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It's Been Said Before

By Orin Hargraves

It's Been Said Before "examines why certain phrases become clichés and why they should be avoided -- or why they still have life left in them."

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Sounds Fascinating

By J. C. Wells

How do you pronounce biopic, synod, and Breughel? - and why? Do our cake and archaic sound the same? Where does the stress go in stalagmite? What's odd about the word epergne? As a finale, the author writes a letter to his 16-year-old self.

Book Information

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Title: Style in the Renaissance
Subtitle: Language and Ideology in Early Modern England
Written By: Patricia Canning
Series Title: Patricia Canning

In a book which brings together language, text and context, Patricia Canning
synthesizes models of contemporary stylistics with both critical and literary-
historical theory. In doing so, the author maintains a specific and sustained
stylistic focus on the religious, political and ideological issues that animated
and defined Reformation England. Each chapter interrogates the dichotomous
concept of ‘word’ and ‘image’ by considering the ways in which writers of this
period deal with these contentious subjects in their dramatic and poetic
works. ‘Representation’, Canning argues, ‘is not just as a matter of semiotics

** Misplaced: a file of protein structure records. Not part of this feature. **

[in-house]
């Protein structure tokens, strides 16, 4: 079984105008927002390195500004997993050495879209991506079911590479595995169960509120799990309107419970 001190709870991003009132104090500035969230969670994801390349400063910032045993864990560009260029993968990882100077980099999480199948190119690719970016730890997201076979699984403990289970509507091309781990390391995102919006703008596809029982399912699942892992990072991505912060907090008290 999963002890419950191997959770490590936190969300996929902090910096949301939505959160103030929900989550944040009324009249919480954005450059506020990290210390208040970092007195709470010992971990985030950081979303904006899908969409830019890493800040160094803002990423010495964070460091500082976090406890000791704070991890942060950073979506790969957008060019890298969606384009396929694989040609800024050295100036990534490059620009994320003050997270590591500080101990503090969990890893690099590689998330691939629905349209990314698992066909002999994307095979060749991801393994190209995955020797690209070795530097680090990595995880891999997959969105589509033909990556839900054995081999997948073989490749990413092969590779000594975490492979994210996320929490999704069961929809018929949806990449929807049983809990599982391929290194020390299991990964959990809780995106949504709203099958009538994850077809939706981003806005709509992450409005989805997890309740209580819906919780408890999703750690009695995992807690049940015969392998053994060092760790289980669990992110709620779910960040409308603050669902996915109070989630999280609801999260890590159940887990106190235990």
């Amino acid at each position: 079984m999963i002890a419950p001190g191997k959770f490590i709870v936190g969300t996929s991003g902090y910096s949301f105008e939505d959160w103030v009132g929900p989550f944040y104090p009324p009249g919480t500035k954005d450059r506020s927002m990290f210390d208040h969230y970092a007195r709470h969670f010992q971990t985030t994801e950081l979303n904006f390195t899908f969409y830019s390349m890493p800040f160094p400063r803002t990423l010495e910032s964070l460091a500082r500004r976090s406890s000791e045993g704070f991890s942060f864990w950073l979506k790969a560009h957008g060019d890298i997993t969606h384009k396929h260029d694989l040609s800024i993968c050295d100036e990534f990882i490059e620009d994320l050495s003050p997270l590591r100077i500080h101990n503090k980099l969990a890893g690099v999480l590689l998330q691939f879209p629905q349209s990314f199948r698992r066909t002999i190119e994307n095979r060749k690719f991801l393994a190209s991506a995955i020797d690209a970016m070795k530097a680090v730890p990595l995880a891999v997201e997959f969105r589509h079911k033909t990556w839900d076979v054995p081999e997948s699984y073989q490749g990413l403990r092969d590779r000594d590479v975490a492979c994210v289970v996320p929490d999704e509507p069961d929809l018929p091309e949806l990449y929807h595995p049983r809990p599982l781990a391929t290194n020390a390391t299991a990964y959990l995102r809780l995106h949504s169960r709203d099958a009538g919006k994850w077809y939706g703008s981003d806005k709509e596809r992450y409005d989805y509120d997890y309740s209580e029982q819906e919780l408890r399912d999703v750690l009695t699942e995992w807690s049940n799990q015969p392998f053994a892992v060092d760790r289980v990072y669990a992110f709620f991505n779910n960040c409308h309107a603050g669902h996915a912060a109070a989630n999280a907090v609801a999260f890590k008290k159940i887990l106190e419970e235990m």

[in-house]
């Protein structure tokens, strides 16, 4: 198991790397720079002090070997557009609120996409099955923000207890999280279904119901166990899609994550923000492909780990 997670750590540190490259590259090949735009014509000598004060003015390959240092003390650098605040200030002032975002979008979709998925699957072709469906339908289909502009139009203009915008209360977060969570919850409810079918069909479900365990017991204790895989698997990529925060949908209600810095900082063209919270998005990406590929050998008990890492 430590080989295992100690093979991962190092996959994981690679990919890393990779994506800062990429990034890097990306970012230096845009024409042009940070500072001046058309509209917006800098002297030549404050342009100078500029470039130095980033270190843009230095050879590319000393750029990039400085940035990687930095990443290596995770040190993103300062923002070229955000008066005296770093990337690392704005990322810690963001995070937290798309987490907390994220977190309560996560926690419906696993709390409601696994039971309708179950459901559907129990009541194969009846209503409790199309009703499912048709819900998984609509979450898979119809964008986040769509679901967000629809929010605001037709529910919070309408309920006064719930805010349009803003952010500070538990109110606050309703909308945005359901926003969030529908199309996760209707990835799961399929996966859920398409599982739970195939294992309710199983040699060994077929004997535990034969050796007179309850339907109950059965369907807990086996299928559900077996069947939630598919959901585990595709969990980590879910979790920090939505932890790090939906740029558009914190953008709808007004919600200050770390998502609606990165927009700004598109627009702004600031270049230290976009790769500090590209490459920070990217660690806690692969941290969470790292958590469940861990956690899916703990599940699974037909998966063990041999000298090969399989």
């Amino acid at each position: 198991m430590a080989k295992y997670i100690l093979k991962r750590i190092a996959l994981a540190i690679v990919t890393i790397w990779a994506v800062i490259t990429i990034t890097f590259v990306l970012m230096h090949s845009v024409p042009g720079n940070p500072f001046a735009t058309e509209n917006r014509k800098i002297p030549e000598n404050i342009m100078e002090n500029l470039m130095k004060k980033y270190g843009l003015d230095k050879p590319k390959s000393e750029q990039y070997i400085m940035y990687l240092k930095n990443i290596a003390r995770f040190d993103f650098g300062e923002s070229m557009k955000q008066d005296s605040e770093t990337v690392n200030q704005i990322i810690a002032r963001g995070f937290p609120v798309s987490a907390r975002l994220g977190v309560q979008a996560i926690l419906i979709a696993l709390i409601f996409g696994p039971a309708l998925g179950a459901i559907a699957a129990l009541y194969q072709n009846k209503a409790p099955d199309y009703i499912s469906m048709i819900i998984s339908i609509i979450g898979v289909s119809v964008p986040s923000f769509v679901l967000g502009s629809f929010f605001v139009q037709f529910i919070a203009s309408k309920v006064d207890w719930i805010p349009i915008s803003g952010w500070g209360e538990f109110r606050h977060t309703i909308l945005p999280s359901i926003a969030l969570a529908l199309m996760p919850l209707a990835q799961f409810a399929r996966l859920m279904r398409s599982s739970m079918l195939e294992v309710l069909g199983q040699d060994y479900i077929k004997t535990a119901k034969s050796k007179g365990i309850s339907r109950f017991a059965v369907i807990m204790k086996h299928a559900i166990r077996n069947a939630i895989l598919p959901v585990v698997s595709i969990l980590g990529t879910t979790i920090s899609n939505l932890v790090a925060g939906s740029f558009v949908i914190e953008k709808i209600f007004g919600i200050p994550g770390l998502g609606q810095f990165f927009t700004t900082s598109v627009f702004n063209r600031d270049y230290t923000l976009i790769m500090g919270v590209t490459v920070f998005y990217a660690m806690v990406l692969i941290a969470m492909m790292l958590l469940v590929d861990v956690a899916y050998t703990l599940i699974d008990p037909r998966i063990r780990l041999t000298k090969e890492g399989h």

but of ideology’.

Whereas stylistics enjoys extensive application in the analysis of
contemporary texts, it has, until now, been markedly under-used in the
exploration of the historical literary genre. Addressing this shortcoming
squarely and robustly, Canning’s book is a showcase for the stylistic method.
Among its many insights, this book shows how stylistics can enrich our
understanding and critical interpretation of a particular literary genre in its
ideological and historical context.

'Patricia Canning’s adventurous interdisciplinary study brings together in new
and exciting ways the two fields of linguistics and literary criticism in her
examination of selected texts by Shakespeare and his contemporaries. The
range and detail of her analysis, evident especially in her microscopic
examination of linguistic forms, cultural assumptions, and histoirical contexts
in plays by Shakespeare and Middleton, and in the poetry of George
Crashaw, is impressive. Here is a rare combination of strenuous scholarly
rigour, and uncompromising analysis, replete with a full and clear awareness
of what interdisciplinarity involves. A welcome new voice offering unique
insights into texts that we thought we knew.' Professor John
Drakakis,University of Stirling, UK

Acknowledgements \\ Introduction: In the Beginning was the Word \\ Chapter
One: Constructing Plausible Stories: Ideology, Conceptual Integration Theory
and the Politics of Representation in George Herbert’s ‘JESU’ \\ Chapter Two:
‘A Deed Without a Name’: Murder and the Linguistics of Agency in
Shakespeare’s Macbeth \\ Chapter Three: ‘Bit-Part’ Actors: Metonymy in
Thomas Middleton and William Rowley’s The Changeling \\Chapter Four:
Picturing Words: Ekphrasis and the Word-as-Image in Early Modern Poetry \\
Conclusion: ‘Being Nothing’: The value of the W/word \\ Notes \\ Bibliography \\

Publication Year: 2012
Publisher: Bloomsbury Publishing (formerly The Continuum International Publishing Group)
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Linguistic Field(s): Historical Linguistics
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Format: Hardback
ISBN: 1441185526
ISBN-13: 9781441185525
Pages: 224
Prices: U.K. £ 75.00